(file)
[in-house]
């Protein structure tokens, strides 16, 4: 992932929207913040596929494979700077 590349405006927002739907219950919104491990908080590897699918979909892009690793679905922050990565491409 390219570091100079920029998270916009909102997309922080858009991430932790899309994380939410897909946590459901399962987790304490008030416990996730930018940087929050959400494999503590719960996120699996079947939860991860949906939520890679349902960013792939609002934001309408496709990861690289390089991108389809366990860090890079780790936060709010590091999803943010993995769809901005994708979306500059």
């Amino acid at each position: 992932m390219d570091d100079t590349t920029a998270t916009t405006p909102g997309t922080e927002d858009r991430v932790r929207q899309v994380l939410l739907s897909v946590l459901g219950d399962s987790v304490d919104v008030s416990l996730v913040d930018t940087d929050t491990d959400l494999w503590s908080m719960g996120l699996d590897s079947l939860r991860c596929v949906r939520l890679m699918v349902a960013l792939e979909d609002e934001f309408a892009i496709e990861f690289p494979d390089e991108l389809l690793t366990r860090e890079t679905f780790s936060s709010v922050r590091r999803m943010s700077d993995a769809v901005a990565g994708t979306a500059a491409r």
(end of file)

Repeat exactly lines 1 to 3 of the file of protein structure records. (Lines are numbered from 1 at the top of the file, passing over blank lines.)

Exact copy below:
[in-house]
């Protein structure tokens, strides 16, 4: 992932929207913040596929494979700077 590349405006927002739907219950919104491990908080590897699918979909892009690793679905922050990565491409 390219570091100079920029998270916009909102997309922080858009991430932790899309994380939410897909946590459901399962987790304490008030416990996730930018940087929050959400494999503590719960996120699996079947939860991860949906939520890679349902960013792939609002934001309408496709990861690289390089991108389809366990860090890079780790936060709010590091999803943010993995769809901005994708979306500059």
């Amino acid at each position: 992932m390219d570091d100079t590349t920029a998270t916009t405006p909102g997309t922080e927002d858009r991430v932790r929207q899309v994380l939410l739907s897909v946590l459901g219950d399962s987790v304490d919104v008030s416990l996730v913040d930018t940087d929050t491990d959400l494999w503590s908080m719960g996120l699996d590897s079947l939860r991860c596929v949906r939520l890679m699918v349902a960013l792939e979909d609002e934001f309408a892009i496709e990861f690289p494979d390089e991108l389809l690793t366990r860090e890079t679905f780790s936060s709010v922050r590091r999803m943010s700077d993995a769809v901005a990565g994708t979306a500059a491409r």